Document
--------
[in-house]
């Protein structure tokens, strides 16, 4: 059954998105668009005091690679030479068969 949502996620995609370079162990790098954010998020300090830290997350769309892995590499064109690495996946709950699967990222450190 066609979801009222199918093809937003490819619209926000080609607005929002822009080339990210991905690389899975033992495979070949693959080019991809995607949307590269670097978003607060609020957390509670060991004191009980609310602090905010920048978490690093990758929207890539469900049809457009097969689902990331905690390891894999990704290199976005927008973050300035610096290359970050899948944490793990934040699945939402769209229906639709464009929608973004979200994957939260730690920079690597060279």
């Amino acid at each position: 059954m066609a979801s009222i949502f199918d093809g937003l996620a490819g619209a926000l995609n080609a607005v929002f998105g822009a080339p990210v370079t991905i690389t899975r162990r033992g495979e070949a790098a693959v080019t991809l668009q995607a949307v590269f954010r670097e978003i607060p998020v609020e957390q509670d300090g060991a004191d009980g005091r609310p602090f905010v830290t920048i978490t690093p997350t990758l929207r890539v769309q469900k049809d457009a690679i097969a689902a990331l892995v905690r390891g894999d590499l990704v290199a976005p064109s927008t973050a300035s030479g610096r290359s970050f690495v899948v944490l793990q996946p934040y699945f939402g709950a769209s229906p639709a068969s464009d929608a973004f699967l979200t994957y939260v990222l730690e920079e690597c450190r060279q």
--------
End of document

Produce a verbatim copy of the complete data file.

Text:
[in-house]
């Protein structure tokens, strides 16, 4: 059954998105668009005091690679030479068969 949502996620995609370079162990790098954010998020300090830290997350769309892995590499064109690495996946709950699967990222450190 066609979801009222199918093809937003490819619209926000080609607005929002822009080339990210991905690389899975033992495979070949693959080019991809995607949307590269670097978003607060609020957390509670060991004191009980609310602090905010920048978490690093990758929207890539469900049809457009097969689902990331905690390891894999990704290199976005927008973050300035610096290359970050899948944490793990934040699945939402769209229906639709464009929608973004979200994957939260730690920079690597060279």
């Amino acid at each position: 059954m066609a979801s009222i949502f199918d093809g937003l996620a490819g619209a926000l995609n080609a607005v929002f998105g822009a080339p990210v370079t991905i690389t899975r162990r033992g495979e070949a790098a693959v080019t991809l668009q995607a949307v590269f954010r670097e978003i607060p998020v609020e957390q509670d300090g060991a004191d009980g005091r609310p602090f905010v830290t920048i978490t690093p997350t990758l929207r890539v769309q469900k049809d457009a690679i097969a689902a990331l892995v905690r390891g894999d590499l990704v290199a976005p064109s927008t973050a300035s030479g610096r290359s970050f690495v899948v944490l793990q996946p934040y699945f939402g709950a769209s229906p639709a068969s464009d929608a973004f699967l979200t994957y939260v990222l730690e920079e690597c450190r060279q």